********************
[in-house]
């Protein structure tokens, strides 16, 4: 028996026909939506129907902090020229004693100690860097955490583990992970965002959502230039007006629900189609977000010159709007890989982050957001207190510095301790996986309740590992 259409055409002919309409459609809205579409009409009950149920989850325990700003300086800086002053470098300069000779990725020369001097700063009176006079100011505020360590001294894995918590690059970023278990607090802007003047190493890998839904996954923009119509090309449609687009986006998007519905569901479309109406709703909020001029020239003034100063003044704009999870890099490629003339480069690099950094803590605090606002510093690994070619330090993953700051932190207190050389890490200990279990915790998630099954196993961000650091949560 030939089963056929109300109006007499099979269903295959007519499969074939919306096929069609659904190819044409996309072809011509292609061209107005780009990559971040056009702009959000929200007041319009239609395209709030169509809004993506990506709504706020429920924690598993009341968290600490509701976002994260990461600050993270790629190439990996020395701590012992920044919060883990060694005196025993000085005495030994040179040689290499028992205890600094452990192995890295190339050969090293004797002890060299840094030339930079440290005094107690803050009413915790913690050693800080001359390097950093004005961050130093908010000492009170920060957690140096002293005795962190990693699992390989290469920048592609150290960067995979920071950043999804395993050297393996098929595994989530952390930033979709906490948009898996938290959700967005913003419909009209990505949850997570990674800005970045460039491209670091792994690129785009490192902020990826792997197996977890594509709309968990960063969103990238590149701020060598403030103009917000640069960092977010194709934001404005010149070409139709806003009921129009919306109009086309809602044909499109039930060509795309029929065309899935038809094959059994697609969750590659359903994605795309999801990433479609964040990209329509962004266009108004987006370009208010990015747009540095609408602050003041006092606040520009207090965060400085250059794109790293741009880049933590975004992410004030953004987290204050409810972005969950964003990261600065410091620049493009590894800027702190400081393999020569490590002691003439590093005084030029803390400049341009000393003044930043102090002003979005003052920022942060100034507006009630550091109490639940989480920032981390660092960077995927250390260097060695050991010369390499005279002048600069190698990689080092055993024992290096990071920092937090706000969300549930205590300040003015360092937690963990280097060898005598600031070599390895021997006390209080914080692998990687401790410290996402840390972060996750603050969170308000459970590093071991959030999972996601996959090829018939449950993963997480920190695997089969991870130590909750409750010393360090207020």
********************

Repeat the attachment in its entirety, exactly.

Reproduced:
[in-house]
């Protein structure tokens, strides 16, 4: 028996026909939506129907902090020229004693100690860097955490583990992970965002959502230039007006629900189609977000010159709007890989982050957001207190510095301790996986309740590992 259409055409002919309409459609809205579409009409009950149920989850325990700003300086800086002053470098300069000779990725020369001097700063009176006079100011505020360590001294894995918590690059970023278990607090802007003047190493890998839904996954923009119509090309449609687009986006998007519905569901479309109406709703909020001029020239003034100063003044704009999870890099490629003339480069690099950094803590605090606002510093690994070619330090993953700051932190207190050389890490200990279990915790998630099954196993961000650091949560 030939089963056929109300109006007499099979269903295959007519499969074939919306096929069609659904190819044409996309072809011509292609061209107005780009990559971040056009702009959000929200007041319009239609395209709030169509809004993506990506709504706020429920924690598993009341968290600490509701976002994260990461600050993270790629190439990996020395701590012992920044919060883990060694005196025993000085005495030994040179040689290499028992205890600094452990192995890295190339050969090293004797002890060299840094030339930079440290005094107690803050009413915790913690050693800080001359390097950093004005961050130093908010000492009170920060957690140096002293005795962190990693699992390989290469920048592609150290960067995979920071950043999804395993050297393996098929595994989530952390930033979709906490948009898996938290959700967005913003419909009209990505949850997570990674800005970045460039491209670091792994690129785009490192902020990826792997197996977890594509709309968990960063969103990238590149701020060598403030103009917000640069960092977010194709934001404005010149070409139709806003009921129009919306109009086309809602044909499109039930060509795309029929065309899935038809094959059994697609969750590659359903994605795309999801990433479609964040990209329509962004266009108004987006370009208010990015747009540095609408602050003041006092606040520009207090965060400085250059794109790293741009880049933590975004992410004030953004987290204050409810972005969950964003990261600065410091620049493009590894800027702190400081393999020569490590002691003439590093005084030029803390400049341009000393003044930043102090002003979005003052920022942060100034507006009630550091109490639940989480920032981390660092960077995927250390260097060695050991010369390499005279002048600069190698990689080092055993024992290096990071920092937090706000969300549930205590300040003015360092937690963990280097060898005598600031070599390895021997006390209080914080692998990687401790410290996402840390972060996750603050969170308000459970590093071991959030999972996601996959090829018939449950993963997480920190695997089969991870130590909750409750010393360090207020």